Lifestyle

The Best Vacation Spots You Can Drive to From Boston This Weekend

Published On 05/20/2015 Published On 05/20/2015

Boston is great for so many things, but sometimes you need to escape the concrete jungle to explore nature and other nearby concrete jungles. Luckily for us, a lot of New England is within a four-­hour driving radius of the Hub. From brew­-centric Burlington, to rocky-­topped Mount Monadnock, here are 10 great destinations for your regional road trip. 

Flickr/Stephen Dyrgas

Pinball Wizard Arcade (Pelham, NH)

Distance from Boston: 33 miles northwest; 40-minute drive
The Granite State has much to offer and the Pinball Wizard Arcade is a time capsule of everyone’s favorite video games, pinball machines, and other classic arcade attractions. Imagine Chuck E. Cheese's on steroids (minus the creepy animatronics). You can check the 300+ game list for yourself, but rest assured it has Galaga, Donkey Kong, Asteroids, Q-Bert, Addams Family, and Medieval Madness. It’s only $20 for 100 tokens, so wear cargo shorts, and go nuts. While you’re in Pelham, make time for a round (or two) of disc golf at photogenic George M. Muldoon Park. 

FotoRequest/Shutterstock

Rockport, MA

Distance from Boston: 43 miles northeast; 55-minute drive (or 1hr 15 minutes on Newburyport/Rockport Commuter Rail) 
While everyone else sits in hours of Cape Cod traffic, you can be sitting on Cape Ann (the other cape) in less than an hour. Once there you’ll find dozens of galleries, shops, seaside restaurants, scenic beaches, and the picture-perfect New England charm that inspired artists like Winslow Homer and Lester Hornby. Rockport is one of the best quick-fixes for your wanderlust, a low impact travel destination with incredible ocean views, and plenty of fresh-from-the-boat seafood. When cruising Bearskin Neck, grab oysters and a shrimp cocktail from Roy Moore Lobster Co. to take on your stroll. Then head over to Rockport’s oddest attraction, the Paper House, a vintage 1922 dwelling made from 100,000 newspapers.   

Clingstone House | Stuart Monk/Shutterstock

Newport, RI

Distance from Boston: 72 miles south; 1.5-hour drive
Newport is textbook "seaside New England," and it feels like you’re in a semi-exotic location... even though you’re only 72 miles from Boston. From the Cliff Walk and opulent mansion tours, to the International Tennis Hall of Fame, you can keep busy even when not on the water. The nightlife offers a full spectrum of rowdy bars and quiet restaurants for whatever type of trip you seek. The ocean is also extra accessible via several harbor tours, and these excursions often include snacks like stuffed quahogs (the clams, not Peter Griffin's town), and adult beverages for purchase. Speaking of snacks, pop into The Red Parrot for lunch and order the Monsta Lobsta BLT, its version of the traditional roll with thick bacon slices on toasted basil focaccia.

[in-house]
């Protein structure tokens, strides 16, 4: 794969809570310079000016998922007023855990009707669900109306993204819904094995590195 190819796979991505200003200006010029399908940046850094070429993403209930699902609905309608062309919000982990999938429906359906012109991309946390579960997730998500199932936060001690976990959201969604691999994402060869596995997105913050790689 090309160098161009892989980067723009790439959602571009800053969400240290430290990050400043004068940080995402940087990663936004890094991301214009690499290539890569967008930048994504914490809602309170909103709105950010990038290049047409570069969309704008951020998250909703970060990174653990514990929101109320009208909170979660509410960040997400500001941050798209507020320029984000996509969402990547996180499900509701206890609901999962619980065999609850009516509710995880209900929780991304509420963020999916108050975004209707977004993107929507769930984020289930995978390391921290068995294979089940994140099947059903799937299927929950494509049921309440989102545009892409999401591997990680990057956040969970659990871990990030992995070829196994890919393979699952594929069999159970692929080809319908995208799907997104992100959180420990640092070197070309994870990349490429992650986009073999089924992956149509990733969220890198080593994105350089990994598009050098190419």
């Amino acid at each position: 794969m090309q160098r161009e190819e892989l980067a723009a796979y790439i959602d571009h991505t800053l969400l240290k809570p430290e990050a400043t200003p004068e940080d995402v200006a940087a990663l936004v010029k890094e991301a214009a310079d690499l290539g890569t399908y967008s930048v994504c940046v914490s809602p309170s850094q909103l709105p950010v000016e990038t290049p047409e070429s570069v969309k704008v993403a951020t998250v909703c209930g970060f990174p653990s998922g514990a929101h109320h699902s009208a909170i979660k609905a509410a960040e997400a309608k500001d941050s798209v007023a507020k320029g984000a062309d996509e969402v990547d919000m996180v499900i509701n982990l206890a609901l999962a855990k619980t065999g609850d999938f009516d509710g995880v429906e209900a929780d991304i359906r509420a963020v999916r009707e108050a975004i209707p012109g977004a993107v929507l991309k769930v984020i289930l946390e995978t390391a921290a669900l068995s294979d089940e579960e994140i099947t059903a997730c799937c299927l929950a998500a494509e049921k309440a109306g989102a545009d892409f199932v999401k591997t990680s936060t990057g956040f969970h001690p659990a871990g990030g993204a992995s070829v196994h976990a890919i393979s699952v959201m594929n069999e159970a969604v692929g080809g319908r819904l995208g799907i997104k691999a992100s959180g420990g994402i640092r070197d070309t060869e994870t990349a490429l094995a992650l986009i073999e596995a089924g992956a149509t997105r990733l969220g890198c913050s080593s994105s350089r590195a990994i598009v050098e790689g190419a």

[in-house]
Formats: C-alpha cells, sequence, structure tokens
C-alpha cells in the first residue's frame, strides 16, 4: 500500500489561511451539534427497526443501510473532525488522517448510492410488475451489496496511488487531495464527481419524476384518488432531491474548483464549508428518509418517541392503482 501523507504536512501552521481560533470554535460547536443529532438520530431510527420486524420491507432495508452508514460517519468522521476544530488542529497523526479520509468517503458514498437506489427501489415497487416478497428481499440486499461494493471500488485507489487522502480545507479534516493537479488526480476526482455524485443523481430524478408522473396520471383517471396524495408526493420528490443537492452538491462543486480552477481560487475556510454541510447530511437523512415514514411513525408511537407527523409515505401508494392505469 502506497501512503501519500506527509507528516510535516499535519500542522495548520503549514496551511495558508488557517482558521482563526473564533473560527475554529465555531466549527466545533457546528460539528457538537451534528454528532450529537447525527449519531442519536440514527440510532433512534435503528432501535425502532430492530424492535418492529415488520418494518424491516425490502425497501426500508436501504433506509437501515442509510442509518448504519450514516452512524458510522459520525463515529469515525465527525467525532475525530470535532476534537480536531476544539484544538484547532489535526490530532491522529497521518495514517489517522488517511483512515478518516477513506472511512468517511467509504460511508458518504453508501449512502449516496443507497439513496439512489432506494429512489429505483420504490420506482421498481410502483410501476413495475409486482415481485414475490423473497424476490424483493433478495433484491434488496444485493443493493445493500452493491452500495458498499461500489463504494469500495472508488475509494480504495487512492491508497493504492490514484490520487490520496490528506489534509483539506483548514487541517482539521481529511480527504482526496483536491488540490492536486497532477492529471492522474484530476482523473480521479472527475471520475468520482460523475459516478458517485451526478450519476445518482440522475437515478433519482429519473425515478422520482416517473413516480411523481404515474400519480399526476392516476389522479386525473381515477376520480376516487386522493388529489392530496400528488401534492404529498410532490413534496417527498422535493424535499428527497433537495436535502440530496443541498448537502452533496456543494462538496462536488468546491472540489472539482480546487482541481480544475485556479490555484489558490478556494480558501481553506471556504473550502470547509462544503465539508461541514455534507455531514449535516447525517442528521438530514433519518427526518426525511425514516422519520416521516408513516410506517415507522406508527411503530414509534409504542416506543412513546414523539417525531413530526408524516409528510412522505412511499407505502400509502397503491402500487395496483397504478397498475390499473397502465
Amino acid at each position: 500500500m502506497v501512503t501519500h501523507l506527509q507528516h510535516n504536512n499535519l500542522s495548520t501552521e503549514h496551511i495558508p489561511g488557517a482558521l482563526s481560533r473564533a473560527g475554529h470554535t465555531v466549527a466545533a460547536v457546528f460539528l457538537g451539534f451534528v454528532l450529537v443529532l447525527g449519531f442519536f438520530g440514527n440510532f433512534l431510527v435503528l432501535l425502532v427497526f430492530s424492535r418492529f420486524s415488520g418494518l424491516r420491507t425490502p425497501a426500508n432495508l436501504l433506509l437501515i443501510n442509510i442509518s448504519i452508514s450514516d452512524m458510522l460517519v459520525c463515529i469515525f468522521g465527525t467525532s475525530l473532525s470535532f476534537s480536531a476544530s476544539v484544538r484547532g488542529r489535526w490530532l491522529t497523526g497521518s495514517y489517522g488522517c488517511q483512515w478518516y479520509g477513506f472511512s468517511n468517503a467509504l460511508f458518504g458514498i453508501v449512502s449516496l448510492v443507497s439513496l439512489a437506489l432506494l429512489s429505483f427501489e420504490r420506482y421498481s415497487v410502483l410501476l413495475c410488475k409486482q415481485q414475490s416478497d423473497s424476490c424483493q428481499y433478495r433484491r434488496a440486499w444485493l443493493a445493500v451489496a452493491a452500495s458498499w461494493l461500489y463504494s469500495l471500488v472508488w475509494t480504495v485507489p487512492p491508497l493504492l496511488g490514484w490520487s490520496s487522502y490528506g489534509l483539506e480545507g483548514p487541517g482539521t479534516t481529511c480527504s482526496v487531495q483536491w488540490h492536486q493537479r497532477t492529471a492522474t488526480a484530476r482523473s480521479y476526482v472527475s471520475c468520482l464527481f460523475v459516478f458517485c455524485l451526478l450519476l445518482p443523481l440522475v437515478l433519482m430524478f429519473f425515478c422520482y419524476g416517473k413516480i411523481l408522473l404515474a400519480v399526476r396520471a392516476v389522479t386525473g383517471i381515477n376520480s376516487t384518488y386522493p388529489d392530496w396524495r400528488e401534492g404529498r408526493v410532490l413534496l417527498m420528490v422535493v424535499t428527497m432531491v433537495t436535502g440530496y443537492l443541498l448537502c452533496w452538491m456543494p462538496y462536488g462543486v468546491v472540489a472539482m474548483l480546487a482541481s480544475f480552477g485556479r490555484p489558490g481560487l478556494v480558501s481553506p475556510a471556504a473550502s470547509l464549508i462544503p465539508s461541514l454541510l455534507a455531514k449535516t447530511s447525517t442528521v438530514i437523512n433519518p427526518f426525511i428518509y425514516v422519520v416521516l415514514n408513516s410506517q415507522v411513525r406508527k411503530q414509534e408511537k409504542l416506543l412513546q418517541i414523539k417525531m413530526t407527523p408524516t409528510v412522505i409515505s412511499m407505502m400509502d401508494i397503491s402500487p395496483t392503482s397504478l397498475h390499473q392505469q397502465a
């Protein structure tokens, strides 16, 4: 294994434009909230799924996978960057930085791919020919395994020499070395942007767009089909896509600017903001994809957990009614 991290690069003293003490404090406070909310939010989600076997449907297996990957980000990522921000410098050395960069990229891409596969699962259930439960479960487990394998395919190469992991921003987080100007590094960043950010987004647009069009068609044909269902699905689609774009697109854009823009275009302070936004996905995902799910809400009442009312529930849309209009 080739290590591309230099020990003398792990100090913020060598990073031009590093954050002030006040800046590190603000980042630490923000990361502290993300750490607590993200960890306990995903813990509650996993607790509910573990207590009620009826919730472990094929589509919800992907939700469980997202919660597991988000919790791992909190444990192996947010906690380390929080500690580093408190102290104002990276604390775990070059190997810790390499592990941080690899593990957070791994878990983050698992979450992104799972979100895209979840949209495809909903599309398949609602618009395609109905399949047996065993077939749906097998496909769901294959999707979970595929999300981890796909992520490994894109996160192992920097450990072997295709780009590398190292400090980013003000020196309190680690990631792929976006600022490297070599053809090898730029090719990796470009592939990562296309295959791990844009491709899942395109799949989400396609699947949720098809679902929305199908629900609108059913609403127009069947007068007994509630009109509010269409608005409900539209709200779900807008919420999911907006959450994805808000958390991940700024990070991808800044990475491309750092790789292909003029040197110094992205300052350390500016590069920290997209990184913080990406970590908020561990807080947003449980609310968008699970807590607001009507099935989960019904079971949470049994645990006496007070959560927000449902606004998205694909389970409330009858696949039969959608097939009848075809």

Flickr/Doug Kerr

Mount Monadnock (Jaffrey, NH)

Distance from Boston: 81 miles northwest; 1hr 50 minute drive 
As one of the greatest hikes in New England, the rocky trek to Monadnock’s summit is totally worth it... not only for the spectacular view, but also for feeling really good about yourself (you know, for actually exercising). Even transcendentalist luminaries Emerson and Thoreau wrote about its grandness. The isolated mountain (the name means "isolated mountain") tops out at 3,165ft, and is one of the most frequently climbed peaks in the world since it was first hiked in 1725. As always, consult your physician before starting any exercise program. Once you’re in the clear, bring plenty of water and snacks because it’s 4+ hours to the top and back.

Funtown Splashdown USA

Funtown Splashtown USA (Saco, ME)

Distance from Boston: 100 miles north; 1hr 40 minute drive 
With a name like Funtown Splashtown USA, you know you're getting fun, splashing, and a town-like atmosphere. Rocking since 1960, this family-owned amusement complex has morphed into a two-headed beast: on one side you have Funtown, home of the Excalibur, the tallest and longest roller coaster in Northern New England, and on the other side you can chill out in Splashtown, where Triton’s Twist launches you from an enclosed capsule down a five-story screamer of a water slide. You’ll want to hit up both sides of the park, because A) they both kick butt and B) it’s only $37 for a combo ticket. Don’t forget your bathing suit and make sure your swim trunks stay on…their integrity (and yours) may be challenged by the faster chutes.